Chief Judge Gustavo Gelpí of the District Court of Puerto Rico spoke with Guam attorneys and law students at the Guam Museum on Monday morning, discussing the nebulous relationship between United States territories and the Constitution, just days before the nation celebrates its 242nd birthday. While Gelpí covered a number of constitutional questions, he repeated several times that territories remain in a “constitutionally scary” situation, in which the territories remain at the mercy of Congress. “What Congress giveth, Congress can taketh away,” he said.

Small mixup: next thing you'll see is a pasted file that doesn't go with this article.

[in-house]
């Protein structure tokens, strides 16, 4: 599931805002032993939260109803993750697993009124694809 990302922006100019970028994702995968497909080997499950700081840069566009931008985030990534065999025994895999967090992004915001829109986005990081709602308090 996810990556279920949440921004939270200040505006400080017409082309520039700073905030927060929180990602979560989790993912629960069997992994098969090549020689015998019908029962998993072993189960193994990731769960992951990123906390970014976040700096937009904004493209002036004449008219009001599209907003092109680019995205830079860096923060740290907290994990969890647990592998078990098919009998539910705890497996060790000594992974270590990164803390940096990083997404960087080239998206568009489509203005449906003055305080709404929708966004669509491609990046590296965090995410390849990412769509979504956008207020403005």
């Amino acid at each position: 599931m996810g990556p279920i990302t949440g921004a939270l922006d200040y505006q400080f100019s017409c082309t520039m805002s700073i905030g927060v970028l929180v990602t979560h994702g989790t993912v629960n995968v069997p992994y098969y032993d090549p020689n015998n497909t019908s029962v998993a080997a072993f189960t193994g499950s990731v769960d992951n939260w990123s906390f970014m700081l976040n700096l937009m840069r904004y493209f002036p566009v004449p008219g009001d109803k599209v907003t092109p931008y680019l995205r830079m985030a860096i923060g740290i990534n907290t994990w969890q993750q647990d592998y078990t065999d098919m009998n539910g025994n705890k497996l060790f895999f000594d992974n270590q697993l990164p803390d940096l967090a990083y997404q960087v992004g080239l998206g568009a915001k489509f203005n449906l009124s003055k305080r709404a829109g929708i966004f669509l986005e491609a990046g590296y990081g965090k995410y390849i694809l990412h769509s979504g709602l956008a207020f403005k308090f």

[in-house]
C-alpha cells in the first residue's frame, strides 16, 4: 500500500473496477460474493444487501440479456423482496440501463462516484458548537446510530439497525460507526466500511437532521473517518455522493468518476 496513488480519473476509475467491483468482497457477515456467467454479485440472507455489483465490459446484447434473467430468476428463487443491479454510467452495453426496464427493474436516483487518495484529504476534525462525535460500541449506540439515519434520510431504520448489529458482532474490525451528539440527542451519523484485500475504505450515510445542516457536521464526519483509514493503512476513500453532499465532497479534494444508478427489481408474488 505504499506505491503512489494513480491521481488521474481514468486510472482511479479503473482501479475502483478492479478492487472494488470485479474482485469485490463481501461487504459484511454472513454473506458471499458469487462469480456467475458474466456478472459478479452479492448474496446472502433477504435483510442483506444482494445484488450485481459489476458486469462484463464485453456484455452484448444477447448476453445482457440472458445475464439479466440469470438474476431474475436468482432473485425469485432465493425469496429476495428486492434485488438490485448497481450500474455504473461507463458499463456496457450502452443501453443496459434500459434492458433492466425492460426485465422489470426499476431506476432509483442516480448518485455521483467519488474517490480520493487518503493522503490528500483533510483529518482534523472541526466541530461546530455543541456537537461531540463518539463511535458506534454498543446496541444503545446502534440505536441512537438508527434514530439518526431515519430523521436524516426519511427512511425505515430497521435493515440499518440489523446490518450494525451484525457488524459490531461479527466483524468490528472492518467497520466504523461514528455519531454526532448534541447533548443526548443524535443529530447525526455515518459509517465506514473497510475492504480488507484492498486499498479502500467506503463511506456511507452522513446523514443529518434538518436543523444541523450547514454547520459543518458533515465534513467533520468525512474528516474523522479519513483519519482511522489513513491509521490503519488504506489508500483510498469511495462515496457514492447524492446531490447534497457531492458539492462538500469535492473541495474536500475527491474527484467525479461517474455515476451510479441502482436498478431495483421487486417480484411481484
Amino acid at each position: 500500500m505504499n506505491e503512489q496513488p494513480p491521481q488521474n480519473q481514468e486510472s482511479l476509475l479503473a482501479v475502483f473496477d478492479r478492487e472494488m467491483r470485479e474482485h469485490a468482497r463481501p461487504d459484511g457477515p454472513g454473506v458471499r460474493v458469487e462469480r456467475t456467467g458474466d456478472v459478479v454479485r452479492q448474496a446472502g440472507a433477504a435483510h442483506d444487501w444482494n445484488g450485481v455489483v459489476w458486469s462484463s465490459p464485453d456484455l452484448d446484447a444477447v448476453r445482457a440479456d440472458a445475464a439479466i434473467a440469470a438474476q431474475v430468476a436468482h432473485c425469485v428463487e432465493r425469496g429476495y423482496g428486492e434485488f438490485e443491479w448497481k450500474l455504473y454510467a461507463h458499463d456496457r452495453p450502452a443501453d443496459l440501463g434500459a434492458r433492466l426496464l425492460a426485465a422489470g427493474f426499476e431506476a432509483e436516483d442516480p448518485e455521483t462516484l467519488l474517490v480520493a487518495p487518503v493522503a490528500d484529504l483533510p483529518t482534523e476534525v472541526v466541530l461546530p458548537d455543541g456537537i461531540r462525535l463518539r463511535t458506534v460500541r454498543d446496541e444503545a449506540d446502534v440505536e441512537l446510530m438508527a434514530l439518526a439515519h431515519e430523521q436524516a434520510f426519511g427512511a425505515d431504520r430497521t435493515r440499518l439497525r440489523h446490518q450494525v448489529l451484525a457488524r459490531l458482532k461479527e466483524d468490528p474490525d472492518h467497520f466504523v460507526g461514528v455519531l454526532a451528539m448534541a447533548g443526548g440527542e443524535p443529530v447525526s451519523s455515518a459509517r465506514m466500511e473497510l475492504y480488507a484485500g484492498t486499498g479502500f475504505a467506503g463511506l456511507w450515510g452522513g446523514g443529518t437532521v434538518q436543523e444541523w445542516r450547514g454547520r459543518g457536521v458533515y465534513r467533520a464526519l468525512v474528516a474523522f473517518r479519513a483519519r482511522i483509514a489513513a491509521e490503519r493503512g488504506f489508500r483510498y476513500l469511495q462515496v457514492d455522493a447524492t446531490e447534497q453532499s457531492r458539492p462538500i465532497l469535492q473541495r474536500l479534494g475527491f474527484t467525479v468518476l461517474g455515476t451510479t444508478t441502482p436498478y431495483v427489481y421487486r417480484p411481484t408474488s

Gelpí himself is a perfect example of federal rights in the territories: In 2006, former President George W. Bush appointed Gelpí as a federal judge. Ironically, Gelpí had no say – and still doesn’t – in choosing the person to appoint him, as the court he serves on is the U.S. District Court for Puerto Rico, which, like Guam, is prohibited from voting in presidential elections.
Born and raised in the Caribbean commonwealth, he noted that while living in Massachusetts for law school, he was able to register and vote in federal elections. Then, when he returned to his home territory, he once again lost that right.